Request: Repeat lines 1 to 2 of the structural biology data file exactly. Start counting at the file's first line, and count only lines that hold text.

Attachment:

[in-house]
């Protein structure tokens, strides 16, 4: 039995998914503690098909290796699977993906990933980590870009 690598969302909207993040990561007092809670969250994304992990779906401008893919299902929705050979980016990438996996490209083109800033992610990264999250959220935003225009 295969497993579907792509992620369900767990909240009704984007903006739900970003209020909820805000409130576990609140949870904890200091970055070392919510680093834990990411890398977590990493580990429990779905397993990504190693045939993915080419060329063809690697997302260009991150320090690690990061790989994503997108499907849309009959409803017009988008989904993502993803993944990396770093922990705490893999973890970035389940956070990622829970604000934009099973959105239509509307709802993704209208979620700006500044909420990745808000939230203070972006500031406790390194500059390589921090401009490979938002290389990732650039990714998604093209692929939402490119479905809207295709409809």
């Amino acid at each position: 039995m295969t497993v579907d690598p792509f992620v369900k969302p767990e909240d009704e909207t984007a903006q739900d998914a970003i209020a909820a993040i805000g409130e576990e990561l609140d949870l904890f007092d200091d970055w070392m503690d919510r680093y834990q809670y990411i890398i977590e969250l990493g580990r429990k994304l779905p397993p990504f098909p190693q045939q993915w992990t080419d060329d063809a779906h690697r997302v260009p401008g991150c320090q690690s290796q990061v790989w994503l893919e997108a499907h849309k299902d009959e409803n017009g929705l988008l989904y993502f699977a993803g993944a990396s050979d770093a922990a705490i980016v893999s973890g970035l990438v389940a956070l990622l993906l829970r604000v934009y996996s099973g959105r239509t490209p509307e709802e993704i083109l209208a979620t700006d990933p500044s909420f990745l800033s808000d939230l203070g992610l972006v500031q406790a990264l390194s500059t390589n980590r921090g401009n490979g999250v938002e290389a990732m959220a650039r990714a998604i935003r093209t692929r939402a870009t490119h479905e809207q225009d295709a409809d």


[in-house]
């Protein structure tokens, strides 16, 4: 039995998914503690098909290796699977993906990933980590870009 690598969302909207993040990561007092809670969250994304992990779906401008893919299902929705050979980016990438996996490209083109800033992610990264999250959220935003225009 295969497993579907792509992620369900767990909240009704984007903006739900970003209020909820805000409130576990609140949870904890200091970055070392919510680093834990990411890398977590990493580990429990779905397993990504190693045939993915080419060329063809690697997302260009991150320090690690990061790989994503997108499907849309009959409803017009988008989904993502993803993944990396770093922990705490893999973890970035389940956070990622829970604000934009099973959105239509509307709802993704209208979620700006500044909420990745808000939230203070972006500031406790390194500059390589921090401009490979938002290389990732650039990714998604093209692929939402490119479905809207295709409809």